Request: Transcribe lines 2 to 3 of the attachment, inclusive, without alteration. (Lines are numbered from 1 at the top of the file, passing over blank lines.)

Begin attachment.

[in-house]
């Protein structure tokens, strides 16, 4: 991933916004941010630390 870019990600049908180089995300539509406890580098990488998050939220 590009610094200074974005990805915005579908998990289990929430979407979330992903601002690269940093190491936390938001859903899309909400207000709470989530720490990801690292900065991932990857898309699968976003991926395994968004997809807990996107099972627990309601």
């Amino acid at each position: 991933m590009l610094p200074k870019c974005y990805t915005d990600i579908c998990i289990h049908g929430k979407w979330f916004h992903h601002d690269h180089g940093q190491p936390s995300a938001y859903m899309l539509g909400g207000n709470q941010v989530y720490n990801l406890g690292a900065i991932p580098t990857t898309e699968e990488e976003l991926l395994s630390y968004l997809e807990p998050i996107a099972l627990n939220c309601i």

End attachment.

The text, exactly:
């Protein structure tokens, strides 16, 4: 991933916004941010630390 870019990600049908180089995300539509406890580098990488998050939220 590009610094200074974005990805915005579908998990289990929430979407979330992903601002690269940093190491936390938001859903899309909400207000709470989530720490990801690292900065991932990857898309699968976003991926395994968004997809807990996107099972627990309601």
């Amino acid at each position: 991933m590009l610094p200074k870019c974005y990805t915005d990600i579908c998990i289990h049908g929430k979407w979330f916004h992903h601002d690269h180089g940093q190491p936390s995300a938001y859903m899309l539509g909400g207000n709470q941010v989530y720490n990801l406890g690292a900065i991932p580098t990857t898309e699968e990488e976003l991926l395994s630390y968004l997809e807990p998050i996107a099972l627990n939220c309601i």